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View Full Version : Rather interesting video on rotors


big2bird
08-26-2009, 03:03 PM
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DeeVeeEight
08-26-2009, 03:21 PM
Good stuff there. Makes perfect sense too. :thumbs:

mrvette
08-26-2009, 04:26 PM
Good stuff there. Makes perfect sense too. :thumbs:

Well, now I know....I had clicking in the rear pads once a long time ago on this shark, wondering WTF was going on, I set it on stands and ran the sucker with no tires, those pads were fighting that pin but good, and had actually worn the holes and the PIN ......looking at the rotor, it was funny looking when spinning...appeared fine when still.....

fuck it...two new rotors and pad set, and problem solved....I had no clue it was from turning the rotors.....

I think I still have the rotors....time for the trash....

:devil:

kwplot34
08-26-2009, 04:58 PM
That is old news. the shop i worked in we always sanded the rotors after we turned them. I have not worked there since 1992.

BRUTAL64
08-26-2009, 07:45 PM
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I've always wondered about something like this. I ran into this poor stopping from newly turned rotors years ago. So I always DID NOT turn rotors with slight wear. If deeply scored then I'd replace. Now I know why.:friends:

00fxd
08-27-2009, 08:53 AM
Very interesting, thanks bird

AColbe01
08-27-2009, 02:27 PM
Thanks, good information!

73 Mike
08-29-2009, 03:43 PM
That is old news. the shop i worked in we always sanded the rotors after we turned them. I have not worked there since 1992.

Not old news to me. I've never heard of this before and as Gene said, I've heard the clicking before along with poor braking with new rotors.

I find it amazing that an orbital sander was the solution all along.

I also was taught in high school auto shop that if the grooves weren't serious to not bother replacing the rotors. I've done this for years and it has worked fine. Again, now I know why.

Stpman
08-29-2009, 11:25 PM
I haven't turned a rotor in years either been too far gone or just as cheap to put on new rotors, I did learn something here though thanks Bird

00fxd
08-30-2009, 03:16 AM
I've hesitated to turn Corvette rotors. I went thru the times before stainless sleeved calipers - if the brakes worked you left the damn things alone, just slipped in pads. With all other cars I felt you got more even braking from side to side as well as longer pad life if the rotors were turned - I do recall something about "Dressing" with sand paper tho.......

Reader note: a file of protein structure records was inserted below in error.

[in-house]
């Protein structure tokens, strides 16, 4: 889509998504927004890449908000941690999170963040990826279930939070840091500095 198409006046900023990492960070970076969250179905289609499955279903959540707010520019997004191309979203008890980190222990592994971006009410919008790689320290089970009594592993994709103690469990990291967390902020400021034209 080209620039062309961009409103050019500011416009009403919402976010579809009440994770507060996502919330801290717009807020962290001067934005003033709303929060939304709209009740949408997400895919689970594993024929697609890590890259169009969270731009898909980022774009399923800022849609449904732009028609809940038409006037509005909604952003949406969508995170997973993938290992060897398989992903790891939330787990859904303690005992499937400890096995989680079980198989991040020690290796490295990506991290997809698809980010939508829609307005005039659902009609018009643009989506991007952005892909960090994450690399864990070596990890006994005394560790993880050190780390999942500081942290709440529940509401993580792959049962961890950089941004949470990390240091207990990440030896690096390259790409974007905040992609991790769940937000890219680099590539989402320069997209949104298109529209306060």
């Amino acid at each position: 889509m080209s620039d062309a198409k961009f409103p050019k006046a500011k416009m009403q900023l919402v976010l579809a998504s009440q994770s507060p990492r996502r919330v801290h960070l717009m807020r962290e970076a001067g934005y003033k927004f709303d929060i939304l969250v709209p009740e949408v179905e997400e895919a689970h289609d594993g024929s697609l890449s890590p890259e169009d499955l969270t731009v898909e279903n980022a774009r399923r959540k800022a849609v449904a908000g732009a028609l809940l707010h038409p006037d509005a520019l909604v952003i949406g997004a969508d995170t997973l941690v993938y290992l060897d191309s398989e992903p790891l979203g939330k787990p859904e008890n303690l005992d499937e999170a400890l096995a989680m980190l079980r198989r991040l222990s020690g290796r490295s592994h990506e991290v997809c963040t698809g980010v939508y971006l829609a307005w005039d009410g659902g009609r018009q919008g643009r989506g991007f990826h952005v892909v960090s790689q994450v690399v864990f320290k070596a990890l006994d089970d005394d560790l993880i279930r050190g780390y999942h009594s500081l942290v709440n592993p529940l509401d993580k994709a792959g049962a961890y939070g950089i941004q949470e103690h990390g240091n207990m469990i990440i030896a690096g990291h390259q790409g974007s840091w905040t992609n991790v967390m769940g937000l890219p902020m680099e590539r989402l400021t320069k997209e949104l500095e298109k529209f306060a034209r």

Ozzy
10-17-2009, 12:11 PM
I have used a rotor hone when replacing pads, or quieting down noisy brakes for many years and had excellent results.

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DWncchs
10-17-2009, 01:24 PM
Good info but also pretty old info. You also should scrub to get the fine metal particles off the rotor surface after sanding.

73 Mike
11-07-2009, 05:33 PM
I have used a rotor hone when replacing pads, or quieting down noisy brakes for many years and had excellent results.

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Which grit hone do you use? I've found 60 grit and 200 grit.

ToddG
01-31-2010, 10:14 PM
I lived in Germany for 25 years and ran a shop there. Our shop and no other shop would ever turn a rotor. It is just unheard of. You would be hard pressed to even buy a machine. Granted you can get them but it is a practice that is frowned upon nor does any "Meister" want to take responsibility for non stopping issues after doing a brake job.

c-ya
ToddG

Red
02-01-2010, 04:46 PM
Thanks for sharing that excellent educational video! It explained brake observations I had made over the years without answer. This is immediately helpful as the brakes on my DD need replacement.

MYBAD79
02-02-2010, 02:11 PM
Machining rotors is not even cost effective. New rotors for most cars are under $100...

If you hit the rotors with a orbital sander and 60 grit sandpaper you'll remove the directional finish, I buy that.... but I have a hard time believing that the pad springs back - this would mean it is forced outward, hits the calipper and then pushes the piston back so that it can move (or "spring") back in it's former position ? How can the pad move the piston back against the hydraulic pressure??

How long will it take until semi metallic pads remove the directional finish anyways ?? Probably not long.... I think this might be a bigger issue with organic (soft) pads....

Surface finish: a 3 or 20 micron finish is not measured from one groove to the next...

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overall: the message in the video is clear: machining rotors can be dangerous. Some statements in the video however seem to be incorrect....

Ralphy
02-08-2010, 09:54 PM
This video is great. The rotor they are showing is a ground finish. The cross hatch is achieved only when the grinding wheel and rotor are perfectly in line. The rotor touches the wheel going into and away.